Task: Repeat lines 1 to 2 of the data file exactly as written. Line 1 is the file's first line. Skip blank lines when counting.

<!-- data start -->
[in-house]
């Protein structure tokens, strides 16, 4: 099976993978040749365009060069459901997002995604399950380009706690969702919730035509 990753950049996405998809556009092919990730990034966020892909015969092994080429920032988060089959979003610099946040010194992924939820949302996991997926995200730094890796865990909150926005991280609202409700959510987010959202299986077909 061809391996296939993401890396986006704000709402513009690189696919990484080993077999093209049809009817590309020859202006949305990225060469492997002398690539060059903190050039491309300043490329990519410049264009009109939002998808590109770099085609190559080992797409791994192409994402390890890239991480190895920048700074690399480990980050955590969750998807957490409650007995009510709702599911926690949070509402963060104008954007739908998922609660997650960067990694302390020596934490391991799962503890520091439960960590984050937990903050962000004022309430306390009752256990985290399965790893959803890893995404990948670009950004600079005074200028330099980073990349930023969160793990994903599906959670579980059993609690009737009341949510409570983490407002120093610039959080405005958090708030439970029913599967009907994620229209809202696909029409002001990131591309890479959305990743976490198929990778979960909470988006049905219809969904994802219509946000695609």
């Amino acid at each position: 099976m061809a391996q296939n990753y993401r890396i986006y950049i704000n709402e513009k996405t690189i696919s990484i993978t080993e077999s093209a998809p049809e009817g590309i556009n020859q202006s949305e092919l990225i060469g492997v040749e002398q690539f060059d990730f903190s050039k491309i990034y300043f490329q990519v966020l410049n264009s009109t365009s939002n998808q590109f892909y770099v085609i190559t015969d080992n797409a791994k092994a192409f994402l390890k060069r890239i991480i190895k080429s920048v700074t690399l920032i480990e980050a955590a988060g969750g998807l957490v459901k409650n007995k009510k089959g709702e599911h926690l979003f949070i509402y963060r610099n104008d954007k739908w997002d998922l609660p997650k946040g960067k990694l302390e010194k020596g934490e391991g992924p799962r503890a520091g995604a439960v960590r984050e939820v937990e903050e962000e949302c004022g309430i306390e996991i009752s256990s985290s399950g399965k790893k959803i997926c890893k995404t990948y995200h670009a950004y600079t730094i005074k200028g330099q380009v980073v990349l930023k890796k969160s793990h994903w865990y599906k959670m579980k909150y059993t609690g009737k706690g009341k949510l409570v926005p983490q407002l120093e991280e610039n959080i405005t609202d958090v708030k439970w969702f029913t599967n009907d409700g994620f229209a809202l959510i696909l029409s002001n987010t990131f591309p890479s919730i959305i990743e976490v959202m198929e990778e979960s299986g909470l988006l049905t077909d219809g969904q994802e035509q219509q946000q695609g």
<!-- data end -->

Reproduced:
[in-house]
């Protein structure tokens, strides 16, 4: 099976993978040749365009060069459901997002995604399950380009706690969702919730035509 990753950049996405998809556009092919990730990034966020892909015969092994080429920032988060089959979003610099946040010194992924939820949302996991997926995200730094890796865990909150926005991280609202409700959510987010959202299986077909 061809391996296939993401890396986006704000709402513009690189696919990484080993077999093209049809009817590309020859202006949305990225060469492997002398690539060059903190050039491309300043490329990519410049264009009109939002998808590109770099085609190559080992797409791994192409994402390890890239991480190895920048700074690399480990980050955590969750998807957490409650007995009510709702599911926690949070509402963060104008954007739908998922609660997650960067990694302390020596934490391991799962503890520091439960960590984050937990903050962000004022309430306390009752256990985290399965790893959803890893995404990948670009950004600079005074200028330099980073990349930023969160793990994903599906959670579980059993609690009737009341949510409570983490407002120093610039959080405005958090708030439970029913599967009907994620229209809202696909029409002001990131591309890479959305990743976490198929990778979960909470988006049905219809969904994802219509946000695609």